250 U.K. Celebs Accused of Child Sex Abuse
British police forces will have to sort through 1,433 suspects in over 100,000 cases of child abuse—almost double the amount of accusations from just three years ago.
The extraordinary scale of sexual abuse perpetrated against children by British VIPs was laid bare on Wednesday when officials disclosed that they were investigating allegations against 76 politicians and almost 250 “persons of public prominence.”
Thousands of victims have come forward since police forces launched a series of investigations into child abuse that went unpunished for decades. In total, police are investigating 1,433 suspects as part of inquiries into abuse within institutions or committed by prominent men.
“These astonishing figures starkly underline how child sexual abuse has infiltrated every level of society, from politics to sport and show business,” said Peter Wanless, chief executive of the National Society for the Prevention of Cruelty to Children.
The shocking figures are the latest blow to Britain’s reputation. The political, educational, and entertainment spheres have all been accused of allowing a culture of abuse and cover-up to persist despite the horrific human cost.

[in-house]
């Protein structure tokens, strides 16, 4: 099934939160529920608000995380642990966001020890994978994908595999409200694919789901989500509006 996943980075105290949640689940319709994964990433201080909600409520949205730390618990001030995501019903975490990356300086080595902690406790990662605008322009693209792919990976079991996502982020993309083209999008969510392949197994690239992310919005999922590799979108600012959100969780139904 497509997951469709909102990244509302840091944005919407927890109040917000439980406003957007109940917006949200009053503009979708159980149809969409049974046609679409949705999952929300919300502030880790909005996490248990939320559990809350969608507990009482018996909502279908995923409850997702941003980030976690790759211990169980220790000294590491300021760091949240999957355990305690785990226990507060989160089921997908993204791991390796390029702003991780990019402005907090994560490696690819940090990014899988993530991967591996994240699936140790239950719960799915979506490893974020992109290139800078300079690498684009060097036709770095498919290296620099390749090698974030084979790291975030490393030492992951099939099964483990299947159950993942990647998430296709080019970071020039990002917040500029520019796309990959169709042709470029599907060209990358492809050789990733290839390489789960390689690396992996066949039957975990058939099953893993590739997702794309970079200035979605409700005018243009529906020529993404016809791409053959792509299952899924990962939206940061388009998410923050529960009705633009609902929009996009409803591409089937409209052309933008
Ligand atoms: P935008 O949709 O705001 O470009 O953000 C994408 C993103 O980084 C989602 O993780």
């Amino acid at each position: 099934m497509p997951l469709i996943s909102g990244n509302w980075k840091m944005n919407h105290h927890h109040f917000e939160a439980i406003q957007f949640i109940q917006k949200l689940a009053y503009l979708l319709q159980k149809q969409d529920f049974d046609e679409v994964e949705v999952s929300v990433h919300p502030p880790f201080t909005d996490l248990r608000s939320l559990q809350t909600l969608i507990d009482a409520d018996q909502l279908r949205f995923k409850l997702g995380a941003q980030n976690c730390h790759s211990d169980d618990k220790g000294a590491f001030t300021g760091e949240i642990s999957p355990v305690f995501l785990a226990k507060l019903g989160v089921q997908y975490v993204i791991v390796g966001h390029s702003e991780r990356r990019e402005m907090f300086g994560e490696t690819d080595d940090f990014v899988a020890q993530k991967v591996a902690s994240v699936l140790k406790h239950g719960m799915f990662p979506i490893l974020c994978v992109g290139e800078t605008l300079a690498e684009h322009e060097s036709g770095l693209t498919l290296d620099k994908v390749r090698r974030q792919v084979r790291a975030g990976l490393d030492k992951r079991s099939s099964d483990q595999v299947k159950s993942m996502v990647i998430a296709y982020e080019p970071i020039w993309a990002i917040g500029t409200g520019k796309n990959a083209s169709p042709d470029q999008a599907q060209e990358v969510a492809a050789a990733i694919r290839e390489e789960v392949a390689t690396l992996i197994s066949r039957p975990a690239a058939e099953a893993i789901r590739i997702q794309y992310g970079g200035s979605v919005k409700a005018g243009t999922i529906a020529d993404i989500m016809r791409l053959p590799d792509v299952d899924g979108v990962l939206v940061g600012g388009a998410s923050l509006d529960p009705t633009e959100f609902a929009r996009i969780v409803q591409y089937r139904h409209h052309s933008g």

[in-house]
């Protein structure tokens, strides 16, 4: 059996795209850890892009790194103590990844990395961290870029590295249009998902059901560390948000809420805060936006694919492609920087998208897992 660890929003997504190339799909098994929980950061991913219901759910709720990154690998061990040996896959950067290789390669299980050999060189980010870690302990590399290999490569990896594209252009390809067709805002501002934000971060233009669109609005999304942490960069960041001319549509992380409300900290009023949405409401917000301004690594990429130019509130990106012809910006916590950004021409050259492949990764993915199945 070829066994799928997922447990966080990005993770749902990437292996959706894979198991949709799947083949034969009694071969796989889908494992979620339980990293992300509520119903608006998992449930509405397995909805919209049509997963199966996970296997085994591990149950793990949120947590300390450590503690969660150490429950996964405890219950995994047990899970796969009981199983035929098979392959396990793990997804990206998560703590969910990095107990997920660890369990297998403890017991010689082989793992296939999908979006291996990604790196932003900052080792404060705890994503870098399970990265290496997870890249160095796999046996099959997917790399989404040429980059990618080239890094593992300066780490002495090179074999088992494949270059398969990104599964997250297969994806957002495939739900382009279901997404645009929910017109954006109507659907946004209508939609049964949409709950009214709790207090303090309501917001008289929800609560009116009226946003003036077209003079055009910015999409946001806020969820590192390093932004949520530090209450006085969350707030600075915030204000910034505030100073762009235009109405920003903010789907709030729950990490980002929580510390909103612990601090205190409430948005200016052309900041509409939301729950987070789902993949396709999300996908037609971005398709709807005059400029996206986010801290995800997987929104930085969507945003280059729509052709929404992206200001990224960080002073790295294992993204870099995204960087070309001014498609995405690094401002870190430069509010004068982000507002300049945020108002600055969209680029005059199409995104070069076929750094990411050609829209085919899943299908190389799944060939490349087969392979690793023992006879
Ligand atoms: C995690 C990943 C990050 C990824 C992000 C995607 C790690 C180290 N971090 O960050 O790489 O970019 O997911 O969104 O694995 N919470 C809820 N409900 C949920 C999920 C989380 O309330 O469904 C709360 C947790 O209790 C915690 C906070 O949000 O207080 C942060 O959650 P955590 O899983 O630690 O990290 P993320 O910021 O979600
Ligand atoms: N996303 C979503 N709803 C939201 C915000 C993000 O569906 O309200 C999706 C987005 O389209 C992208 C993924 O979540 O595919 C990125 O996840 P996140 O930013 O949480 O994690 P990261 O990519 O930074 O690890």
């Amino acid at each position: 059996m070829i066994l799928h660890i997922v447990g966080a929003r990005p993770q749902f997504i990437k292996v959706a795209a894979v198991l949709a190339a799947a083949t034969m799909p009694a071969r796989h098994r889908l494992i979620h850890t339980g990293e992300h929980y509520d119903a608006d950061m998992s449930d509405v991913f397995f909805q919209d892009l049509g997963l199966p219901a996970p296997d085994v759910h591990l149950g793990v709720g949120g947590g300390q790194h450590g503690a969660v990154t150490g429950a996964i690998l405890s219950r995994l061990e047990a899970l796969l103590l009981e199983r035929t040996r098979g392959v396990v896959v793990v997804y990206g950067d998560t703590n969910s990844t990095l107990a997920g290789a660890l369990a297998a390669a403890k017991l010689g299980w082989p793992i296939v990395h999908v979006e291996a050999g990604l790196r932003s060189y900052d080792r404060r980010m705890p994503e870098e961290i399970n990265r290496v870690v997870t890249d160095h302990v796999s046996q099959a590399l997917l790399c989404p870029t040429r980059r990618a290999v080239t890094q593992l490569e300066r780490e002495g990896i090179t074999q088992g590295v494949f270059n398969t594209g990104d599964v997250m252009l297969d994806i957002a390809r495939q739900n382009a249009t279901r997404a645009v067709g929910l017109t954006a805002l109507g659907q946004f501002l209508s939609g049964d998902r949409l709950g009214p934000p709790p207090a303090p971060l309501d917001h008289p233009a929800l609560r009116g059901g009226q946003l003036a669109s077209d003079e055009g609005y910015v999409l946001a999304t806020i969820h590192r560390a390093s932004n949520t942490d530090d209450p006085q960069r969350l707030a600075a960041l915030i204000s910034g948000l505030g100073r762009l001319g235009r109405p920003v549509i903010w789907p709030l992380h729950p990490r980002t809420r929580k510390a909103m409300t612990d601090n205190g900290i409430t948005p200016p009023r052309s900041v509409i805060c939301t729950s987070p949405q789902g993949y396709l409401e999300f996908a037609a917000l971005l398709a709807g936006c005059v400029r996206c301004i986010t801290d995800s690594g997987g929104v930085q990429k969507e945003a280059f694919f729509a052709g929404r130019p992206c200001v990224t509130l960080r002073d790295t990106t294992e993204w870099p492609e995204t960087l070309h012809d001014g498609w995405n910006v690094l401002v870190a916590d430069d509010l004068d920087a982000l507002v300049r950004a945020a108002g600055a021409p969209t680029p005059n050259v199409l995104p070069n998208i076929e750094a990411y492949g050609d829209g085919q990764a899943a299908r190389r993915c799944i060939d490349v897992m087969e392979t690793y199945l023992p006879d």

The public was stunned in 2011 when it was first revealed that Jimmy Savile—a top children’s TV star, DJ, and friend of Margaret Thatcher and the Royal Family—had been accused of hundreds of horrific crimes by boys and girls without ever facing justice in court. Similar stories of powerful men abusing children or young people without fear of prosecution continued to emerge until the government was forced to launch a national inquiry into historic cases of child sex abuse.
The publicity that surrounded the stunning Savile case and growing evidence that the Thatcher government covered up a Westminster pedophile ring has encouraged thousands more victims to come forward and tell the police that they were also abused by people in positions of authority.
“The referrals are increasing on an almost daily basis,” said Chief Constable Simon Bailey, who is overseeing the interconnected police investigations. “The numbers I refer to today are a snapshot in time.”